Best actor: Philip Seymour Hoffman
Does this change anything? Sadly not. Yet another lock.

Best supporting actor: Jake Gyllenhaal
Does this change anything? Hell yes it does! What an interesting category, and proving that perhaps all but William Hurt is very capable of winning this. Although Dillon, and particularly Gyllenhaal are fairly young for this, their films are very strong, and seemingly have little chance of an acting win elsewhere.

Best supporting actress: Thandie Newton
Does this change anything? Not really, since Newton isn't involved at the Oscars. It does make you wonder if this just isn't Michelle Williams' year. Snubbed at the Globe, SAG, and now BAFTA. I love it.

Best music: John Williams for Memoirs of a Geisha

Best production design: Harry Potter and The Goblet Of Fire

Best editing: The Constant Gardener

Best short film: Antonio's Breakfast

Best effects: King Kong

Best cinematography: Memoirs of a Geisha

Best sound: Walk the Line

The Academy fellowship: David Puttnam (yay!)

Saturday, February 18, 2006

The Best of British?

It occurred to me when watching the Brit Awards on Thursday how incredibly fucked up the people who vote for these awards must be. In one of the most boring shows in history, not even the performances could stir me from my lulling depression.

And the winners were..

British Male Solo Artist: James Blunt
Prediction - Correct
Reaction - Well deserved, if not my number one choice.

British Female Solo Artist: KT Tunstall
Prediction - Correct
Reaction - Completely the right decision, but I hope Kate gets another chance to win this.

British Group: Kaiser Chiefs
Prediction - Correct
Reaction - Clearly it was their night. Deserved, if a little overappreciative overall.

British Album: Coldplay — X&Y
Prediction - Incorrect
Reaction - A very meh pick. I like Coldplay as much as the next person but was their album really better than James Blunt's -- not to mention the divine Kate Bush. Strange that the Kaisers didn't win this as well.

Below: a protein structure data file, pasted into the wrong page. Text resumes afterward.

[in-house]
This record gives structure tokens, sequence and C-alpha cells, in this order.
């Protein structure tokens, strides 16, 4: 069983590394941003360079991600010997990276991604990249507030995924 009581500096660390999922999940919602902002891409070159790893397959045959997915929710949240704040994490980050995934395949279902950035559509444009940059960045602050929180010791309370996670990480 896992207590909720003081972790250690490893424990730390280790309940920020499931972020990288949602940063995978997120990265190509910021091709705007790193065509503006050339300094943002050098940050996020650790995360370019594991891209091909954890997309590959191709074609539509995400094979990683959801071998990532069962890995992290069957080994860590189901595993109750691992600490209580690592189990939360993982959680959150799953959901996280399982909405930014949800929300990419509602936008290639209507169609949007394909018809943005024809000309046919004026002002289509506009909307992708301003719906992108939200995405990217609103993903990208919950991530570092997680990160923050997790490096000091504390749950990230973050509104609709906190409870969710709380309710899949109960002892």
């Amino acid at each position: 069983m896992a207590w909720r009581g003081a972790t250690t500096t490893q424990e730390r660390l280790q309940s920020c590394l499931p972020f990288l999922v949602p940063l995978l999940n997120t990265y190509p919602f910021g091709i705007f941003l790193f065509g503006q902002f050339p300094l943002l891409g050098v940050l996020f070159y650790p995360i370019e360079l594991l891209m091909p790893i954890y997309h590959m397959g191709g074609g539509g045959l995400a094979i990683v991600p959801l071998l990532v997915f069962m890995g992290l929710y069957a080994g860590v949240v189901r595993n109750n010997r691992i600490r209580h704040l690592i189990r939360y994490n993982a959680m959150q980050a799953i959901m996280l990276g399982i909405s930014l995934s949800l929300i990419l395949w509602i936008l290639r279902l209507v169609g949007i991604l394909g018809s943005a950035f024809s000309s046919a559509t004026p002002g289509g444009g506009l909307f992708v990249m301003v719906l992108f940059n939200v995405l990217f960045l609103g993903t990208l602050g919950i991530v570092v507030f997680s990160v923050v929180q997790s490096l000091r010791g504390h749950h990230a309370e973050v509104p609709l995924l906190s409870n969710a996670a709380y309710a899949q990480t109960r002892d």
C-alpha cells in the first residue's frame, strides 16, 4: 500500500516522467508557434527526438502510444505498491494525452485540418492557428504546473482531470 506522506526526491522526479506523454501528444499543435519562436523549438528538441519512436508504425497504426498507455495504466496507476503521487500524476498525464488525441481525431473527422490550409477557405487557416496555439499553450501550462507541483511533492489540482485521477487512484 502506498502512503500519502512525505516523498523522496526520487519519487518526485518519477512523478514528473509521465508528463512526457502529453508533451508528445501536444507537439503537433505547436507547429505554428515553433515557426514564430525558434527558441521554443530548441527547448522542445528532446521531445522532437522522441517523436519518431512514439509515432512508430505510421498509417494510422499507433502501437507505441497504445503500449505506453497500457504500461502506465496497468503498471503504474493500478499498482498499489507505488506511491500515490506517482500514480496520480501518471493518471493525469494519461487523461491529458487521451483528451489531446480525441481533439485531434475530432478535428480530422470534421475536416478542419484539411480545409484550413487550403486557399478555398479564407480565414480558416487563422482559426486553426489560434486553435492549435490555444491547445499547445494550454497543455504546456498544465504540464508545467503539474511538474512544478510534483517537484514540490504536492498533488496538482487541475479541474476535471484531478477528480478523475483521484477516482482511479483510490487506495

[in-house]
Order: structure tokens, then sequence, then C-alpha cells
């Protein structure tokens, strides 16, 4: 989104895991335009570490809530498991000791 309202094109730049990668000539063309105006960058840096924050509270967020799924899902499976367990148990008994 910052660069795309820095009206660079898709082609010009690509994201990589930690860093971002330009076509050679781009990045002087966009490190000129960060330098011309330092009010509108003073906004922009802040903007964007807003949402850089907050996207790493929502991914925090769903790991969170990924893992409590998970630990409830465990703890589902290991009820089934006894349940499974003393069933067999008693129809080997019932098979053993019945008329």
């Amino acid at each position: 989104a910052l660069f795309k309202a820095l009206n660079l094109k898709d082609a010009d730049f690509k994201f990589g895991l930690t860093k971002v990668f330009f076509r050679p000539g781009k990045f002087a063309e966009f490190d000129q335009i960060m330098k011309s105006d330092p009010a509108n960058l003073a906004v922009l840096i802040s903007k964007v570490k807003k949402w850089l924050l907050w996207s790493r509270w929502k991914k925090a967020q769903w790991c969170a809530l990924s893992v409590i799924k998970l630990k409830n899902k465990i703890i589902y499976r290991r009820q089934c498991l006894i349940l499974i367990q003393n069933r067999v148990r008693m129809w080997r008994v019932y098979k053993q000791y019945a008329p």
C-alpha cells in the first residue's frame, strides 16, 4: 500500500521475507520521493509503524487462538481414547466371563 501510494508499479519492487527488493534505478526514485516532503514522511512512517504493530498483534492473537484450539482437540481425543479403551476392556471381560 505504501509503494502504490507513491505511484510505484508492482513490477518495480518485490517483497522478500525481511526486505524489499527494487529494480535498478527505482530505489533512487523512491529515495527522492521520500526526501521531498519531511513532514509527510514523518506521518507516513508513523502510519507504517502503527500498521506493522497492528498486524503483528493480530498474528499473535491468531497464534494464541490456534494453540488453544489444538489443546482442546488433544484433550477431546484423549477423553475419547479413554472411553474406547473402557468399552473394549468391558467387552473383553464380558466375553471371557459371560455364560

British Single: Coldplay — "Speed Of Sound"
Prediction - Incorrect
Reaction - I don't know how this can win over James Blunt. It's a travesty.

British Breakthrough Act: Arctic Monkeys
Prediction - Correct
Reaction - Excellent decision, and a STFU to Noel Gallagher's flippant remarks, which is usually to criticise every other band that's successful. Here's to zero wins for Oasis this year.

British Urban Act: Lemar
Prediction - Incorrect
Reaction - Not sure what revelatory (or even solid) work he's done this year. Perhaps the best of a bad bunch.

British Rock Act: Kaiser Chiefs
Prediction - Incorrect
Reaction - Could have been worse.

British Live Act: Kaiser Chiefs
Prediction - Incorrect
Reaction - Ditto.

Pop Act: James Blunt
Prediction - Correct
Reaction - As I said. The only true pop act. Westlife are more of a circus act.

International Male Solo Artist: Kanye West
Prediction - Correct
Reaction - I thought this the only possible win. Kanye is good, but much more unoriginal than Mr. Johnson, who given his win, may have had a chance here.

International Female Solo Artist: Madonna
Prediction - Correct
Reaction - YES!

International Group: Green Day
Prediction - Incorrect
Reaction - Horrific win.

International Album: Green Day — American Idiot
Prediction - Incorrect
Reaction - Ditto

International Breakthrough Act: Jack Johnson
Prediction - Incorrect
Reaction - What a pleasant surprise. If it were not for their adoration of Green Day and the Kaiser Chiefs, I may actually have thought they had taste.

Outstanding Contribution To Music: Paul Weller
Reaction - Great set. Town Called Malice. Gold.